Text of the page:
I’ve been reading a little bit of book by Liaquat Ahamed, titled Lords of Finance: The Bankers Who Broke the World. I’ve just started, but it’s an interesting book about the collapse of the world economy during the the 1930s and the four central bankers who he says are responsible for the terrible misery. Seeing as how I’m currently taking a test in my international economics class regarding international finance and the gold standard, I thought I’d share a quote that I found to be rather interesting. The quote is from William Jennings Bryan during his speech at the Democratic convention of 1896, and can be found on pages 13-14 in the book:
You came to tell us that the great cities are in favor of the gold standard; we reply that the great cities rest upon our broad and fertile plains. Burn your cities and leave our farms, and your cities will spring up again as if by magic. But destroy our farms and the grass will grow in the city. . . . You shall not press down upon the brow of labor this crown of thorns. You shall not crucify mankind upon a cross of gold.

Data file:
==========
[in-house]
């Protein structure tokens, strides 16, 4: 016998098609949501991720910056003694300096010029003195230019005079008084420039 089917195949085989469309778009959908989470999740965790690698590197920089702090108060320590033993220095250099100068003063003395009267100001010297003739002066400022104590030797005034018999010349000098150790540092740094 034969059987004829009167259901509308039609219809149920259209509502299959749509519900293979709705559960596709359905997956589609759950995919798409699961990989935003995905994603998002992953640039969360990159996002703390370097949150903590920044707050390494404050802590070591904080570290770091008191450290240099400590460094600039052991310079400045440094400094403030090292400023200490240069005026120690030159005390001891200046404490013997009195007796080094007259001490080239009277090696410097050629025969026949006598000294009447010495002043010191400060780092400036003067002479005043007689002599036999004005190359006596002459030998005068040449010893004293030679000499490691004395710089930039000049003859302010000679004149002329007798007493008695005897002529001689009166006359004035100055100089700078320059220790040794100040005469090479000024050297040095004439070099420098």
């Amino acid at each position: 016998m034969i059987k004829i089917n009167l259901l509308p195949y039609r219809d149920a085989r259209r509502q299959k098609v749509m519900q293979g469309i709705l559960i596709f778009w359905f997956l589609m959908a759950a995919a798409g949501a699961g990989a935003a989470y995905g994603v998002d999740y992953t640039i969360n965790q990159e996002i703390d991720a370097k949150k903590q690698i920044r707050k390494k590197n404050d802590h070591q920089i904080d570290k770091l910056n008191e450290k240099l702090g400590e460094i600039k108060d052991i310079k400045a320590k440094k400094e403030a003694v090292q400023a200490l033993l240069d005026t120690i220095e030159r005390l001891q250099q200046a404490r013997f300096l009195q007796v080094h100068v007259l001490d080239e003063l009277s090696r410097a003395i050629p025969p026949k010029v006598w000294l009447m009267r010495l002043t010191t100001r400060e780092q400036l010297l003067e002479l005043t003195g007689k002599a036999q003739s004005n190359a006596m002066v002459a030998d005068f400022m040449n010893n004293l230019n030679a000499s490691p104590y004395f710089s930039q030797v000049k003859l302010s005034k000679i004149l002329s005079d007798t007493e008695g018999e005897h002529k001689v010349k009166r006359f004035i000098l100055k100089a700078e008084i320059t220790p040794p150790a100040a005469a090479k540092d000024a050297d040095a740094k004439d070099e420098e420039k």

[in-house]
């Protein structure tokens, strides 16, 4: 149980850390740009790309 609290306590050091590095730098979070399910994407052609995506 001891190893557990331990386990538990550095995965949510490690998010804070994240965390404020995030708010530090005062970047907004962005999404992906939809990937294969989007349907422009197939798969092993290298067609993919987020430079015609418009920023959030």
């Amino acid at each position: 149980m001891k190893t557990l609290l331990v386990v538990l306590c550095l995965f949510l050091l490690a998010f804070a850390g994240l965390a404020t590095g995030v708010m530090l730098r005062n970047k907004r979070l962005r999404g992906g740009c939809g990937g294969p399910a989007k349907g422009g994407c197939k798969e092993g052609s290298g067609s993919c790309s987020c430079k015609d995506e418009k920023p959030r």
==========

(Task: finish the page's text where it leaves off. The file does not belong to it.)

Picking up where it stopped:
The quote is interesting because it helps demonstrate the relationship between urban America and rural America. Bryan was very much concerned with American rurality and the farms that dominate it. Of particular concern was the gold standard. Credit growth was being restricted by the amount of gold that central banks had. This effect hurt producers and debtors, especially when prices were declining. The effect, therefore, on farmers, was quite negative. They were both producers and debtors. Credit restriction was troubling for them. It is for this reason that Bryan advocated loose monetary policy and easier credit. The quote above captures these sentiments through Bryan’s use of strong and fervid rhetoric. Though he won the Democratic nomination thrice, Bryan was never elected president.
The quote does have some relevance today. There are some on the right who today still advocate the use of a gold standard (typically euphemized by talk about “sound money”), for whatever reason (Ron Paul might be a notable example). There are benefits, but there are also significant drawbacks, one of which was highlighted by Bryan. In fact, many economists today blame, in part, the rigidity of the gold standard for the collapse of the global economic system during the 1930s. Indeed, several studies have found a strong relationship between a country’s abandonment of the gold standard and that country’s recovery from the depression. One has to wonder if those who advocate “sound money” have thought about the full consequences of reverting back to a gold standard and fixed exchange systems.